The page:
Disclaimer: They're all Whedon's.

Author's Note: My family has turned out a long line of Army, Navy, and Coast Guard servicemen, the most recent of whom is my favorite cousin. I'm as far from military myself as one can get without being Gandhi. I suppose I wanted to understand.

Evening on the Ground

by S. Risen

"Ben. What are you doing awake?"

"Gonna send me to bed, Mom?" Ben says, teasing. He's perched on the kitchen counter, a bar of real chocolate in his hand. Candy is precious, but no one begrudges him the little indulgences these days.

"You look like you could use a little sleep, honey," Inara says gently. She comes to stand next to him, musses his wild bangs.

"Mom." But for once he doesn't flatten them back down again.

Inara takes a moment just to look at him, to lay claim to the shape of his eyes, the delicacy of his cheekbones, and the twist of his black curls. The rest of his face belongs to Mal, down to the electric blue stare and the wryest mouth in the 'verse. Tonight of all nights she needs to commit him to memory.

"Mom?" His slightly panicky expression cuts short her musings. She realizes her eyes are welling up--hence the panic.

"Sorry, sweetie. I was only thinking."

He says, "What about?" even though he'd really rather avoid all this sentiment. She just called him sweetie. If Dad were here, there'd be no tears and no hair-mussing. They'd pull down some whiskey, get good and sloshed, and make fun of each other all night.

Wait, no, they wouldn't. Ben remembers belatedly that he and Dad aren't on speaking terms right now.

"Your father is proud of you, Ben," Inara says. She is no reader, and her life as a Companion is a quarter century behind her, but she remains a very intuitive woman.

"That why he called me a stupid hotheaded hun dan and offered to shoot me himself?"

Inara pauses to consider. "Yes."

Ben glares. "Does it get tiresome, Mom? Constantly translating from Dad to Sane People?"

She smiles with just one side of her mouth. "Sometimes it does. Mostly I'm used to it."

"Crazy old--"

"Ben." And suddenly Inara looks old. People rarely think of her that way; never mind the lines fanning from the corners of her eyes or the silver shooting through her black hair. But at the moment she's dark Mother Earth, timeless and stately with years. "You know your father fought in the Unification War."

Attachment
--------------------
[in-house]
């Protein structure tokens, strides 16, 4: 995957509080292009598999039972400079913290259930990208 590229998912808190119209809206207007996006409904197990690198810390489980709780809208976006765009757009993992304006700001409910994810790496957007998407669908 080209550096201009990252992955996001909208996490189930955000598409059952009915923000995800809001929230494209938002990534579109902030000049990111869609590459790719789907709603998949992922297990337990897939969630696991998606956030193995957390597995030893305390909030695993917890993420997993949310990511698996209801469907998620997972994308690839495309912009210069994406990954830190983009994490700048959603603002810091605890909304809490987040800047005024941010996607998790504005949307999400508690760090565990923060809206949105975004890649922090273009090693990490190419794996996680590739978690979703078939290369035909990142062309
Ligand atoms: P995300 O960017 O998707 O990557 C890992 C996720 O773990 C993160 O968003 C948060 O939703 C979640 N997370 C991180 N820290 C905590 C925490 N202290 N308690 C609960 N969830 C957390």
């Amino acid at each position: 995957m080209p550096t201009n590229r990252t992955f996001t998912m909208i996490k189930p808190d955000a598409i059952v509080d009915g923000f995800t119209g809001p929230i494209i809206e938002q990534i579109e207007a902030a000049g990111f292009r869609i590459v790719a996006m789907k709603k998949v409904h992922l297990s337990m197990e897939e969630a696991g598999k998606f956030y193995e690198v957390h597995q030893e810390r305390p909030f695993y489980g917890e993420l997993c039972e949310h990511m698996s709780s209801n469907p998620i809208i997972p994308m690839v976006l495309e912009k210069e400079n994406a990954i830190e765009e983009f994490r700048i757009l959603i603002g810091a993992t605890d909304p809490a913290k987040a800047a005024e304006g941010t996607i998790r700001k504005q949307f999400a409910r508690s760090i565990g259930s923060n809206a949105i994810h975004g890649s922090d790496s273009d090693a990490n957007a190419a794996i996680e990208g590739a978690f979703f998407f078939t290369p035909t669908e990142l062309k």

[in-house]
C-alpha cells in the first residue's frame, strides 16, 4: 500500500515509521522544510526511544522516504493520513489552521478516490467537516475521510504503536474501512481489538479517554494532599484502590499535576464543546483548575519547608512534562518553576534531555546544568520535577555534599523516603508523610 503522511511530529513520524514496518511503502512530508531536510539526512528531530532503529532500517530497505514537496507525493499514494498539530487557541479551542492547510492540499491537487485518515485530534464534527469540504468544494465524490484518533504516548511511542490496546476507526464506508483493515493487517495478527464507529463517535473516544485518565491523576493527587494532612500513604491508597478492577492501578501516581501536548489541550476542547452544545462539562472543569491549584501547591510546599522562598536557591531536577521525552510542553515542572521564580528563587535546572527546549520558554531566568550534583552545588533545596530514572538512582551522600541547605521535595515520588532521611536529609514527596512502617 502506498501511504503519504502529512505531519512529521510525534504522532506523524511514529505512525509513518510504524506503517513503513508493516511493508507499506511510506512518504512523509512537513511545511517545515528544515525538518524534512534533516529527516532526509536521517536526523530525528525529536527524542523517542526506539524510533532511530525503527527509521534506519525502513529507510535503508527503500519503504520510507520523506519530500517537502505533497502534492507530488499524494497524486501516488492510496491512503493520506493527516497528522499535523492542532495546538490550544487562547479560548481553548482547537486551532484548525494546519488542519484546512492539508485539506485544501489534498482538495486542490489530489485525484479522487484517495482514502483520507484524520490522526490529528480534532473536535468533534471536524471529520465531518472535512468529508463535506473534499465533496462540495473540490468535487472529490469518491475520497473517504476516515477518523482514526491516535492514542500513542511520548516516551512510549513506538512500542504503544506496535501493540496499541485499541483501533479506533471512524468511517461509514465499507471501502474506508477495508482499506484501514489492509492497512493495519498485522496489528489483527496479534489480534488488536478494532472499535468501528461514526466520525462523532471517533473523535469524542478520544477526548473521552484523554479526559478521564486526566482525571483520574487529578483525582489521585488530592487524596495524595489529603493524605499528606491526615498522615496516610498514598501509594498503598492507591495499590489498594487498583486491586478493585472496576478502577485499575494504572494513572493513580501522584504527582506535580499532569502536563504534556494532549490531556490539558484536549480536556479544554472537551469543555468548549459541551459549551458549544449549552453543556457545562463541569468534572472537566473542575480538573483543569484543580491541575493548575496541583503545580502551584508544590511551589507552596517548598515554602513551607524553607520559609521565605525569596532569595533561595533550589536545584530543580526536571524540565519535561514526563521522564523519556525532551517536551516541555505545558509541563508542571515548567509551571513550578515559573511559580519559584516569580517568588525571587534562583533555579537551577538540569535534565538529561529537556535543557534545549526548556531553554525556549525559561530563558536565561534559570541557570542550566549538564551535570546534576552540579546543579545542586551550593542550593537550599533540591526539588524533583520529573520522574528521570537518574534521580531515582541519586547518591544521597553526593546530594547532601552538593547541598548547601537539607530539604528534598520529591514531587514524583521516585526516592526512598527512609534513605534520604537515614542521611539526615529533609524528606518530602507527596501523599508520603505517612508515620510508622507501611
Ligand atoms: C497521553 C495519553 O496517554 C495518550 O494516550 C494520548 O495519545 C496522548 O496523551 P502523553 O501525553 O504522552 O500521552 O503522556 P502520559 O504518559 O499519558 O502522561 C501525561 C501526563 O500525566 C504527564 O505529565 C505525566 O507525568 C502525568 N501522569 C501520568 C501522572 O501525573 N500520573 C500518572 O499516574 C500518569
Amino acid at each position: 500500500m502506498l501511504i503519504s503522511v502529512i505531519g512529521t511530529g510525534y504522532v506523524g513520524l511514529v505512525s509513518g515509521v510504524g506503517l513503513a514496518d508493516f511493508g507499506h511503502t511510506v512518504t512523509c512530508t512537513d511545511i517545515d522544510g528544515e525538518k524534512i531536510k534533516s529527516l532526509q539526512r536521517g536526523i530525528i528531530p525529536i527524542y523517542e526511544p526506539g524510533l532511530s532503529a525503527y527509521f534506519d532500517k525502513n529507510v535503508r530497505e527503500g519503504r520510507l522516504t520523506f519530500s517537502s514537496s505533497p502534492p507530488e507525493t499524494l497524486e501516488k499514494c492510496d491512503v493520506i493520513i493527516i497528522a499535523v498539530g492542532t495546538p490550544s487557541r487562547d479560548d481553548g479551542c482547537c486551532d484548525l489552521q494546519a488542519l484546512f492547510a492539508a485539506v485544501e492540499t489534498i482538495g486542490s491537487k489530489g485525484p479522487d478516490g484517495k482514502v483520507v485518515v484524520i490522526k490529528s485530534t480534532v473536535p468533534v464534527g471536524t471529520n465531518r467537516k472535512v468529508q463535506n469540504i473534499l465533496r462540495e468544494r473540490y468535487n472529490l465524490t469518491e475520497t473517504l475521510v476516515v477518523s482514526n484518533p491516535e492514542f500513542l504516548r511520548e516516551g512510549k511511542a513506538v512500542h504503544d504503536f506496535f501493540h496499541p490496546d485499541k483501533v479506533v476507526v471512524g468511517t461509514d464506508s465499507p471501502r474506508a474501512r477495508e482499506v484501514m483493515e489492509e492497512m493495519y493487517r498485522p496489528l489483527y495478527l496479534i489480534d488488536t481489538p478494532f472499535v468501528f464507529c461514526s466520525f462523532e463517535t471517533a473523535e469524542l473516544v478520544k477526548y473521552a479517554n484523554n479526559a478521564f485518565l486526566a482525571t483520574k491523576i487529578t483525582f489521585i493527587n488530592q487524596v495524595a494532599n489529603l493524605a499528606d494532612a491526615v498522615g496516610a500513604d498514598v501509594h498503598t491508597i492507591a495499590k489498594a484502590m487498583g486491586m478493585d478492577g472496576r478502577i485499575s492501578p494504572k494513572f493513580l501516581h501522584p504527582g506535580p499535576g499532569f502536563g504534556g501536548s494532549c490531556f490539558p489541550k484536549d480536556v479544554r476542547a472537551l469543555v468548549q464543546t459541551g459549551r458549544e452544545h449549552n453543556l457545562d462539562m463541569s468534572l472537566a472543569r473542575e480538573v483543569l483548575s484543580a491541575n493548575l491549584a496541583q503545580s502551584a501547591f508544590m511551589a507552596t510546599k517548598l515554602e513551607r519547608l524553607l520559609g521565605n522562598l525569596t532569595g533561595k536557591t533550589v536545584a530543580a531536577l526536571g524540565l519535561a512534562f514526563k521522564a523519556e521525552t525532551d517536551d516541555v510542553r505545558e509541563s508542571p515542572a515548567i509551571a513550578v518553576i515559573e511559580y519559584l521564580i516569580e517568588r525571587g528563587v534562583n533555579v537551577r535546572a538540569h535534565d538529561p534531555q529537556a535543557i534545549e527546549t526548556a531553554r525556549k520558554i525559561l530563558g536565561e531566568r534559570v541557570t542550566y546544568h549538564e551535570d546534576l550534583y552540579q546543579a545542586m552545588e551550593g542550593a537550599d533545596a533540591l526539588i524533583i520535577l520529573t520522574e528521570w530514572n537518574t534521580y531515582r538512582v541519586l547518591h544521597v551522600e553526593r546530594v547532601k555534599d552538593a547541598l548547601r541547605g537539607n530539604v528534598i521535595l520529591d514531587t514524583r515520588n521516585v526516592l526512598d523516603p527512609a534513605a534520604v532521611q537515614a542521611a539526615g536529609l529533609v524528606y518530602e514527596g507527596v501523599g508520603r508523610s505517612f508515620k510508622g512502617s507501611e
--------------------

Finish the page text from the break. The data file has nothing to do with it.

"Yes, I know."

"That he spent eighty-two days in Serenity Valley with the Independents."

"Zoe's told me the stories, Mom," Ben says gently. "Poison gas and heat-seekers and strafers and exploding fruit. None of it changes my decision."

She almost wants to cry again at that, but he's already plenty uncomfortable. "I've long since resigned myself to the fact that the men in my life are immovably stubborn and impervious to reason. I'm not trying to change your mind."

This comes as something of a shock to the boy who's had his perspicacity, intelligence, and motives assaulted numerous times in the last week. "Then what are you trying to do?"

"No one wants to see you hurt or killed on some distant battlefield," Inara begins, diplomatic. Perhaps this is roundabout, but she doesn't know how else to say it. "But your father's worried about something different. Zoe once told me that... that Malcolm Reynolds really did die in Serenity Valley, that no one ever saw him again. It was a whole other man who surrendered to the Alliance. I met him long after, but... Well, honey, he doesn't want that for you."

Ben is quiet and still under the sodden weight of this version of the venerable family history. It is always bizarre to be confronted with the haunting mortality of his unbreakable father. It is unthinkable that Mom has no ulterior motive in telling him all of this. "You're sure this isn't part of your campaign to keep me here?"

"Quite sure. I just want you to understand... before you go."

"Understand Dad? Pffft."

"You're scaring the hell out of him, Ben," Inara says, a little wry. "There's no wrong in it; you're a man grown and free to join any army you like. Just don't leave angry."

Maybe she brushes her hand down his cheek before she slips away in a whisper of cotton nightgown. Perhaps it's her unruly hair swinging behind her. It might be nothing at all. Ben doesn't know, because he's got his eyes closed. He'll open them when she's gone.